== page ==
Tuesday, January 22, 2008

The Code

Marie-Josée Croze in The Diving Bell and the Butterfly

"The jumbled appearance of my chorus line stems not from chance but from cunning calculation. More than an alphabet, it is a hit parade in which each letter is placed according to the frequency of its use in the French Language. That is why E dances proudly out in front, while W labors to hold on to last place. B resents being pushed back next to V, and haughty Jwhich begins so many sentences in Frenchis amazed to find itself so near the rear of the pack. Roly-poly G is annoyed to have to trade places with H, while T and U, the tender components of tu, rejoice that they have not been separated. All this reshuffling has a purpose: to make it easier for those who wish to communicate with me."

"It is a simple enough system. You read off the alphabet (ESA version, not ABC) until, with a blink of my eye, I stop you at the letter to be noted. The maneuver is repeated for the letters that follow, so that fairly soon you have a whole word, and then fragments of more or less intelligible sentences. That, at least, is the theory. In reality, all does not go well for some visitors. Because of nervousness, impatience, or obtuseness, performances vary in the handling of the code (which is what we call this method for transcribing my thoughts). Crossword fans and Scrabble players have a head start. Girls manage better than boys. By dint of practice, some of them know the code by heart and no longer even turn to our special notebookthe one containing the order of the letters and in which all my words are set down like the Delphic oracle's."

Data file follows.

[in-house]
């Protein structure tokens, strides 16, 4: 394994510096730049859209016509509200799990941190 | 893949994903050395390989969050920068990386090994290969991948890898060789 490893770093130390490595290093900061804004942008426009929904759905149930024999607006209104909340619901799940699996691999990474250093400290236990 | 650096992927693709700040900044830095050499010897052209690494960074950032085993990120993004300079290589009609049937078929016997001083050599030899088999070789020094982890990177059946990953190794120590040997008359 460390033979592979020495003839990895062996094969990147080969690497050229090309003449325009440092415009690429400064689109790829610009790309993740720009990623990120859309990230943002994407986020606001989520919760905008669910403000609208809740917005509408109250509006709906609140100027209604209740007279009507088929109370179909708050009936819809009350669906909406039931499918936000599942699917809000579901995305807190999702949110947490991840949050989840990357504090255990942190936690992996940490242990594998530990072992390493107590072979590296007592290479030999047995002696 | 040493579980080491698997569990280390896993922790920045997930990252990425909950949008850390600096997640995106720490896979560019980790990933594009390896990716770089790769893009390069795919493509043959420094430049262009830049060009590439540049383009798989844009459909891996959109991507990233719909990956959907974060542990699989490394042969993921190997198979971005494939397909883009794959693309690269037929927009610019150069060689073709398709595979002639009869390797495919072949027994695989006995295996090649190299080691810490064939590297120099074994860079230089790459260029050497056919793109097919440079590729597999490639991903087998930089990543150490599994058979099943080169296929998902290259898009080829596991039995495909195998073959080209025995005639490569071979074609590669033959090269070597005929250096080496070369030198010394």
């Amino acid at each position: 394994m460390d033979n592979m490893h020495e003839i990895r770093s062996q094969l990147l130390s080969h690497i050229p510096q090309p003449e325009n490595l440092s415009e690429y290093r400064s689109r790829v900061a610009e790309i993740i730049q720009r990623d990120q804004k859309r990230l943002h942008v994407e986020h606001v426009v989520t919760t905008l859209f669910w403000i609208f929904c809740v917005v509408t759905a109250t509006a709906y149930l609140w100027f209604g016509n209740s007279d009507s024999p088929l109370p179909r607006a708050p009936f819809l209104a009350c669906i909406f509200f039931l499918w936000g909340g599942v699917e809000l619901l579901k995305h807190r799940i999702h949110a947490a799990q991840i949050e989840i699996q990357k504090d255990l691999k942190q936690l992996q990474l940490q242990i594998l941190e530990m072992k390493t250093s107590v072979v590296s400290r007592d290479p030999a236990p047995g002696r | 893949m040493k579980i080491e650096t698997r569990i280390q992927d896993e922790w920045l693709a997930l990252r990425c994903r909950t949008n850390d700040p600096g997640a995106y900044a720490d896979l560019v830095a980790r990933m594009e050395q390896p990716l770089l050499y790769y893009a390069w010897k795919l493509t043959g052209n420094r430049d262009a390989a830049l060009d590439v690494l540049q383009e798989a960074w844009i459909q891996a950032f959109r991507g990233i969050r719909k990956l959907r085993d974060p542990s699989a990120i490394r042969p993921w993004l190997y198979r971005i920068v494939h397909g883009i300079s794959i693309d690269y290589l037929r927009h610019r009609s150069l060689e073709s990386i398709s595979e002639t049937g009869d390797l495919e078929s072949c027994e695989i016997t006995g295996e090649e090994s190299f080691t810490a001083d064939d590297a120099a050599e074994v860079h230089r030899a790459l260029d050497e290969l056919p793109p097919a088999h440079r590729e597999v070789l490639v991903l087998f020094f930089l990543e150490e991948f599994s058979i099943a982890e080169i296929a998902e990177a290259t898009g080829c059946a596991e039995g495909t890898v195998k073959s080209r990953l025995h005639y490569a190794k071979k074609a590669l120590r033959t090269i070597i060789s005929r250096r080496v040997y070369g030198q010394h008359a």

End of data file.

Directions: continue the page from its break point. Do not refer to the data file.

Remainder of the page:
-- Jean-Dominique Bauby, The Diving Bell and the Butterfly